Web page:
Persons related to Chopin Persons related to Chopin

Grigori Ginzburg

Grigori Ginzburg

Grigori Ginzburg

*29 V 1904 Niżni Nowogród, †5 XII 1961 Moskwa

Grigori Ginzburg – 4th Prize winner, 1st International Frederic Chopin Piano Competition in Warsaw (1927). Grigori Ginzburg was born into a family with no musical traditions. However, his parents insisted that their three sons become acquainted with the basics of music and play piano at least on an amateur level. Grigori – the youngest child – displayed the greatest interest in music and could play a tune by ear when he was but four years old.

Tales of the remarkably talented boy reached Alexander Goldenweiser in Moscow. In 1910, the Ginzburgs introduced their son to Goldenweiser, who immediately decided to teach him music and piano playing. After the death of Grigori's father, Goldenweiser became almost a surrogate family to the boy.

Goldenweiser placed particular emphasis on the development of basic technique. He worked Ginzburg through Hanon's exercises, teaching how to transpose them to any chosen key, play complicated rhythms, tempos and contrasting dynamics.

Ginzburg was accepted to the Moscow Conservatoire at the age of thirteen, to the so-called lower course, but soon became a full-time student in Alexander Goldenweiser's class. Goldenweiser was Ginzburg's only teacher during the entire course of his musical education.

Ginzburg made his debut as a pianist in 1922, when he sensationally played Franz Liszt's Piano Concerto No. 1 in E flat major with the renowned Moscow 'Persimfans' orchestra.

In spring 1924 Ginzburg graduated from the Conservatoire earning a gold medal, which meant his name was engraved on a white marble plate that listed the best graduates of the Conservatoire. On 24th October Ginzburg gave a recital that included Schumann's Carnival and Liszt's infamously difficult Réminiscences de Don Juan.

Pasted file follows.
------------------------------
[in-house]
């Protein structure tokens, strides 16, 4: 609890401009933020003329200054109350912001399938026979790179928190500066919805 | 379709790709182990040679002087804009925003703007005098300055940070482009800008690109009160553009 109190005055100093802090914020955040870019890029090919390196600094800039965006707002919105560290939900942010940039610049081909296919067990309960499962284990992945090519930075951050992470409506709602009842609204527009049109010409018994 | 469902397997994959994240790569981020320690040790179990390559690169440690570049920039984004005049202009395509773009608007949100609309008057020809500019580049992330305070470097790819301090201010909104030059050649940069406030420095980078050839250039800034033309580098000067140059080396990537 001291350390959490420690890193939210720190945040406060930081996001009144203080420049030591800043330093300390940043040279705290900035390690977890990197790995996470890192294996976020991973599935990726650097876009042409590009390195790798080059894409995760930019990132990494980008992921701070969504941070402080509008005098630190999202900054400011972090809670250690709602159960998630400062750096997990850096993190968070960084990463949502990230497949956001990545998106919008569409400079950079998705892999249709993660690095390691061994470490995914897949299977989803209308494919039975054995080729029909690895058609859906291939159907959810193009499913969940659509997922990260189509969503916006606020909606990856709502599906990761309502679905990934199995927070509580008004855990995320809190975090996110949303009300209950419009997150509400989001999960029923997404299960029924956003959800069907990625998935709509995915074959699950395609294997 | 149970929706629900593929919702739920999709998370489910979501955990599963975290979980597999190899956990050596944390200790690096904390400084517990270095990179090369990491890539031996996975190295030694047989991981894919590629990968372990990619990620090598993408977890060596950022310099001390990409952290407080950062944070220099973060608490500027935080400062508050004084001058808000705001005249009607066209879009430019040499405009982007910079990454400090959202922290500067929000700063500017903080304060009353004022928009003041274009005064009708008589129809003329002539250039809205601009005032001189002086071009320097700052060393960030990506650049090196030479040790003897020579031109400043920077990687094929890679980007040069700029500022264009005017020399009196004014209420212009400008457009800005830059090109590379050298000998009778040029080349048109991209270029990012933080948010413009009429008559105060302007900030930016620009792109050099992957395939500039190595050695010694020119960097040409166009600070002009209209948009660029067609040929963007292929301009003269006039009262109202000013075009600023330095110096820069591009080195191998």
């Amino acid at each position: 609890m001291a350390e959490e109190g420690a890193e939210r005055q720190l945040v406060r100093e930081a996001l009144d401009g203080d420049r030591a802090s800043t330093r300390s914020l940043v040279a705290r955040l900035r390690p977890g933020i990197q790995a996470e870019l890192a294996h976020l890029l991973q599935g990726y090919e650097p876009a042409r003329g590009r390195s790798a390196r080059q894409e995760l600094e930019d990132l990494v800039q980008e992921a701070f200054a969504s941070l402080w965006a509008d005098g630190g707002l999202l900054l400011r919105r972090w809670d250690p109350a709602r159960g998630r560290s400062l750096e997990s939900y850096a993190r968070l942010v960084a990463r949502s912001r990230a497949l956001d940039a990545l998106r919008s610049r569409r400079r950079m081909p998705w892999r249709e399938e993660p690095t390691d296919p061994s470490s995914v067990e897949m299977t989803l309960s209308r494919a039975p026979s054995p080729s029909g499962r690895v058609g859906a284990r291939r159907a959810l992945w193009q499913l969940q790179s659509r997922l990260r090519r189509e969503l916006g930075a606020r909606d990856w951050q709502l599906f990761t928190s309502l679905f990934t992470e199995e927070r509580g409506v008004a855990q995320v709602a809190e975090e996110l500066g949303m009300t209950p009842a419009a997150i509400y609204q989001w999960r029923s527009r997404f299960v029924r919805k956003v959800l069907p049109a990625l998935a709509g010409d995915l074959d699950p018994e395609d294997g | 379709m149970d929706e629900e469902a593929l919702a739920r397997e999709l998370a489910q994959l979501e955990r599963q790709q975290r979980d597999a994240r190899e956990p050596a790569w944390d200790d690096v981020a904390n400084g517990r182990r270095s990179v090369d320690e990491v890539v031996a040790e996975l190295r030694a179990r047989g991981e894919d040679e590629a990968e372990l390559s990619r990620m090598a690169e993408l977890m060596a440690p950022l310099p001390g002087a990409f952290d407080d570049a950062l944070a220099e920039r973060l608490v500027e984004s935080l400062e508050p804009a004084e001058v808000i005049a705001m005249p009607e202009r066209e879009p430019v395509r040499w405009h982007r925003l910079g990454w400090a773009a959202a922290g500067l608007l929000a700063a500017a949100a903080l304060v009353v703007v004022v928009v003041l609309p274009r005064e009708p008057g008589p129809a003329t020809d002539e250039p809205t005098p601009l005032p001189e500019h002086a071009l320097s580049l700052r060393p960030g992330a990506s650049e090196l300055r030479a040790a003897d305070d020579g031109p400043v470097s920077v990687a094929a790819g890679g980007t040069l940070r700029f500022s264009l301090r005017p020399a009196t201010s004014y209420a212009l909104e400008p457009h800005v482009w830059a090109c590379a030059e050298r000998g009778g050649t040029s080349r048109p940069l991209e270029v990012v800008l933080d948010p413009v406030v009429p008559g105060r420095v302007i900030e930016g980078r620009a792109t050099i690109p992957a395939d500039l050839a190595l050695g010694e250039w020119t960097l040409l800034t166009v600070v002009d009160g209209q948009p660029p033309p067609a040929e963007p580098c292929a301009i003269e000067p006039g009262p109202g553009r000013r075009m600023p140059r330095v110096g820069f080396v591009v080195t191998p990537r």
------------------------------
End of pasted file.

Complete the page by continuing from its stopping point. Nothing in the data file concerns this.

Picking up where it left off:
During 1924–1928, Ginzburg undertook post-graduate studies at the Conservatoire under the supervision of Goldenweiser, and started his teaching career as an assistant.

1927 brought him great success when he took 4th place at the 1st International Chopin Competition in Warsaw. He was among the favourites of the Warsaw audience who believed he should have been awarded 1st Prize.

At the time, Professor Stanisław Niewiadomski published an apt description of Ginzburg's competition performance:

"Everything comes from under his fingers not only completed in the most refined manner […]. Refinement alone would not suffice, were it not for the unequalled simplicity of his playing of the Mazurka in A minor or the excellent accents in the Polonaise. Ginzburg placed [himself] on equal footing with the best pianists of the competition."

Ginzburg was also among the competition favourites of Professor Piotr Rytel, a renowned Warsaw critic, pianist and composer, who wrote:

"The young pianist distinguished himself from his co-competitors through his precision and subtlety of phrasing as well as brilliant technique. Who knows whether it was not his Chopin that came closest to the ideal?"

Following his success in Warsaw, Ginzburg continued his concert career in Soviet Russia. In 1936 he was permitted to perform concerts in Poland (he gave a recital at the Warsaw Conservatoire in January) and Switzerland; in 1956 in Hungary (at the Liszt-Bartók Festival); in 1959 in Czechoslovakia; and in 1961 he made a triumphant tour of Yugoslavia. In autumn 1961 he was due to perform in Poland, including a recital recording for the Polish Radio of the complete Chopin Etudes – to play them in Chopin's homeland. Unfortunately he was suddenly taken ill and hospitalized, and he died shortly afterwards.

Ginzburg was a professor at the Moscow Conservatoire from 1935 to 1959. His students included Gleb Axelrod, Sergei Dorensky, Alexei Skavronsky and Daniel Pollack.

Only a part of Ginzburg's substantial repertoire was recorded. Among his remarkable recording achievements are works by Liszt (Fantasie on Two Motives from Mozart's Le Nozze di Figaro, Réminiscences de Don Juan, Réminiscences de Norma, Rigoletto Concert Paraphrase, Concert Studies, Hungarian Rhapsodies etc.), Anton Rubinstein (Piano Concerto No. 4 in D minor), Chopin (Etudes Op. 25, Rondo in C minor, Ballade in F minor, Polonaise in A flat major etc.), Grieg (Sonata in E minor), Godovsky, Medtner, Miaskovsky, Schumann, Weber, Scriabin and Johann Strauss Jr. (waltzes with virtuoso paraphrases by Adolf A. Schulz-Evler, Alfred Grünfeld and Carl Tausig).

Ginzburg wrote several concerto fantasies, including one on the Waltz from Ludomir Różycki's opera Casanova.

Stanisław Dybowski


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